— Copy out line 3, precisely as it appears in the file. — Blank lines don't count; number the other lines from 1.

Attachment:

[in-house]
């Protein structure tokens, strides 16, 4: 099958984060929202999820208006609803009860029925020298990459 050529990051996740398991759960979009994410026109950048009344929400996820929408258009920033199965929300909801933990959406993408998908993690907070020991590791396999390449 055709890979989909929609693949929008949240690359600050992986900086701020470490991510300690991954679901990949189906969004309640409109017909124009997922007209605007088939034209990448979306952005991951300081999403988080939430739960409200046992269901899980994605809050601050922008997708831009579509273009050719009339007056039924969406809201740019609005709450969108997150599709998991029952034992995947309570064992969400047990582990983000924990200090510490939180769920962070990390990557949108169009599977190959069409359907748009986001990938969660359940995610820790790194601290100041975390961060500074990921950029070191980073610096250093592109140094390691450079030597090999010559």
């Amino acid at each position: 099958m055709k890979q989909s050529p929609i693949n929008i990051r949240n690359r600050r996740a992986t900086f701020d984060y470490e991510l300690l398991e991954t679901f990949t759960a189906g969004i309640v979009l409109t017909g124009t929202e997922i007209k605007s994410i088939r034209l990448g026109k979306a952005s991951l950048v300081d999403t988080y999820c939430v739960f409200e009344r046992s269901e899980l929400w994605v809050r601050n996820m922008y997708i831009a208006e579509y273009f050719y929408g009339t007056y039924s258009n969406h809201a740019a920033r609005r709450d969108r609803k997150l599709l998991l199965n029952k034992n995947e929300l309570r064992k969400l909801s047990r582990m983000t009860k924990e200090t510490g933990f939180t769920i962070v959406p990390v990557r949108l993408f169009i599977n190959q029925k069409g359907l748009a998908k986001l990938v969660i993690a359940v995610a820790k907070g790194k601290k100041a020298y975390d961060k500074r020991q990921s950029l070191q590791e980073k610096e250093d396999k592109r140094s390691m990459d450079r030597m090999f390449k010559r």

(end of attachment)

């Amino acid at each position: 099958m055709k890979q989909s050529p929609i693949n929008i990051r949240n690359r600050r996740a992986t900086f701020d984060y470490e991510l300690l398991e991954t679901f990949t759960a189906g969004i309640v979009l409109t017909g124009t929202e997922i007209k605007s994410i088939r034209l990448g026109k979306a952005s991951l950048v300081d999403t988080y999820c939430v739960f409200e009344r046992s269901e899980l929400w994605v809050r601050n996820m922008y997708i831009a208006e579509y273009f050719y929408g009339t007056y039924s258009n969406h809201a740019a920033r609005r709450d969108r609803k997150l599709l998991l199965n029952k034992n995947e929300l309570r064992k969400l909801s047990r582990m983000t009860k924990e200090t510490g933990f939180t769920i962070v959406p990390v990557r949108l993408f169009i599977n190959q029925k069409g359907l748009a998908k986001l990938v969660i993690a359940v995610a820790k907070g790194k601290k100041a020298y975390d961060k500074r020991q990921s950029l070191q590791e980073k610096e250093d396999k592109r140094s390691m990459d450079r030597m090999f390449k010559r």